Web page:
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Church of Ireland GENERAL SYNOD 1999

   Sermon preached by the Bishop of Meath and Kildare (Bishop Richard Clarke) at the "pre-synod" service in St Patrick’s Cathedral Dublin on Monday 17th May 1999.

 

Advice from the Preacher, the Old Testament one :

   There is a time to break down, and a time to build up.. Ecclesiastes 3.3

If any of us were asked what we thought we were about over the next few days at the General Synod, I should imagine that the idea of building up would feature somewhere :

  • Building up relationships within the Church of Ireland.
  • Building up a confidence throughout the Church.
  • Building up a church-wide awareness as to what exactly has been going on over the past year in that multiplicity of meetings, committees, boards, councils, and indeed in all the deliberations of the great and the good of the Church of Ireland since the last synod.
  • But also building up structures which will enable us to proclaim the Gospel of Jesus Christ more effectively, so that we may indeed grow into maturity, into the measure of the full stature of Christ..

We probably like to think that we are also building up a good image for the Church of Ireland. In this I think we are somewhat deluded. We are sadly not of great interest to the outside world, unless we are making complete fools of ourselves and a mockery of the Gospel we profess, or unless we are being so circumspect and anodyne as to make the Church look completely pointless, and a very far remove from the Christ who came, not to peddle deliberately ambiguous banalities but, in his own words, to cast fire upon the earth.

And so as we meet in synod, it seems to me that we have in fact two choices -

   either to indulge ourselves and (in paraphrase of Alexander Pope) ‘give our little Senate laws and sit attentive to our own applause’,

   or to engage - decisively and even sacrificially - with the harsh questions that are being asked of us by Christ, by this country and by an entire world beyond our myopia.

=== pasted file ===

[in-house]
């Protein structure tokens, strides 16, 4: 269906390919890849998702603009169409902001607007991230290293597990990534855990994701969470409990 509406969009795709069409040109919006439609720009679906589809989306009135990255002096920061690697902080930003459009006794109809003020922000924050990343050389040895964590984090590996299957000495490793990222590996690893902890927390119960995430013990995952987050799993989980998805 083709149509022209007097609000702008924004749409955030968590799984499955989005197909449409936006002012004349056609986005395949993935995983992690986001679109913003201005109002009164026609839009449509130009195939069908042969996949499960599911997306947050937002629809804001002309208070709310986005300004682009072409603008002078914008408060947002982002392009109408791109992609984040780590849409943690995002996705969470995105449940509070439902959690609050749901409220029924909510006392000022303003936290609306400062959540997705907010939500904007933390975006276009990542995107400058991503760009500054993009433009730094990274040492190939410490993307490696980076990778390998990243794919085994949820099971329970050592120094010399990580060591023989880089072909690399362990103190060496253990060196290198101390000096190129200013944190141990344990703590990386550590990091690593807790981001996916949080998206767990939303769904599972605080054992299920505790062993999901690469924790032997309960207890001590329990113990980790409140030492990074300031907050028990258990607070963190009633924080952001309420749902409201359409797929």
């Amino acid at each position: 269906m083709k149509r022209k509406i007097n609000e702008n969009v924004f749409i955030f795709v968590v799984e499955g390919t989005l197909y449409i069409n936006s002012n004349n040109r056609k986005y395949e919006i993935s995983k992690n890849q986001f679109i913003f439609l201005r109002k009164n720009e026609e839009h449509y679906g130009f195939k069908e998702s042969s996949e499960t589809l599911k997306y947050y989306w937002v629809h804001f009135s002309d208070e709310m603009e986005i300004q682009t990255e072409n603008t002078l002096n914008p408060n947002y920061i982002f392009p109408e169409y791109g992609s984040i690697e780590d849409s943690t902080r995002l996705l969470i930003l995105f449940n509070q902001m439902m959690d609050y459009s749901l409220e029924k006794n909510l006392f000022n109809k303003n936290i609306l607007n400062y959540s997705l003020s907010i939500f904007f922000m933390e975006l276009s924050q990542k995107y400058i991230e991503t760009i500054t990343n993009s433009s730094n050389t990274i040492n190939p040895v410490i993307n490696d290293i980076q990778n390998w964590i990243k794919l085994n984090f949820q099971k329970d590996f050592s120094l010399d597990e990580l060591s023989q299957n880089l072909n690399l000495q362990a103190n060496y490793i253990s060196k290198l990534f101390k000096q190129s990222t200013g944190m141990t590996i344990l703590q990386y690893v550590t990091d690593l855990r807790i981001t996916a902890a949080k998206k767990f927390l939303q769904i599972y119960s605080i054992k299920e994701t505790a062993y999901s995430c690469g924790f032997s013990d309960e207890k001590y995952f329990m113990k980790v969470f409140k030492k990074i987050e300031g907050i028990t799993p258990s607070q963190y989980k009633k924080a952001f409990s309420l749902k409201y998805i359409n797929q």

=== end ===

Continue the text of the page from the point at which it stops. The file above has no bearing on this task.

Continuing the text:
And if we are to take this latter course, part of the role of the synod must surely encompass not simply a notional building up but, more particularly, a radical breaking down.. And how could it be otherwise, if we were to be in any way faithful to the Cross of Christ? The whole purpose of the Gospel was to preach redemption in Christ and therefore release - release from the imprisonment in which men and women found themselves, and in some cases placed themselves. Christ came among us and continues to come among us "to bring good news to the poor, to proclaim release to the captives, and recovery of sight to the blind, to let the oppressed go free, to proclaim the year of the Lord’s favour.." and although the Gospel remains through two thousand years the ultimate instrument of redemption and of deliverance, the freedom of the children of God can never come about without an emphatic breaking down. And if we were to be at all honest about ourselves in these next few days, would we not surely acknowledge that as a Church we have in fact imprisoned ourselves, and that in a wider setting we have also imprisoned others - making them in effect our slaves?

But how have we imprisoned ourselves as a Church? Can any of us doubt that whenever any church has become so identified with any particular culture or ideology that the maintenance of its numerical strength - or even its continuing survival - is dependent on its espousal of that identity, it has locked itself into a prison of its own construction but, worse still by far, in so doing, it conceals the light of Christ rather than fulfilling its vocation to reveal him to the nations. I truly believe that we, the Church of Ireland are doing precisely that, and that we will certainly answer for it. Throughout this country - north and south - we have hidden ourselves and the Gospel of Christ within cultural and ideological identities which have, in themselves, absolutely nothing to do with the Gospel.

This is an Ireland which, in different ways, is revealing itself as one of the most racist countries in Europe. A recent survey revealed that in this part of Ireland eighty percent of asylum seekers had suffered racial abuse and in many cases physical attack. This is an Ireland where the childhood mortality rate among travellers is three times that of the settled population. Yet in the Church of Ireland we seem to have isolated ourselves into a cultural cocoon of comfort and complacency which has difficulty at times even vaguely connecting with the reality of life under our noses. Yes, there are honourable exceptions, and members of the Church of Ireland have indeed shown energy and courage in exposing expanses of injustice and ill-treatment, but can we seriously pretend that the reality of life for a rapidly expanding under-class has burned itself into the soul of the Church of Ireland? No - in Wilfred Owen’s phrase, By choice we have made ourselves immune / To pity and whatever moans in man..

And in not caring, we as a Church are allying ourselves with the powers of darkness.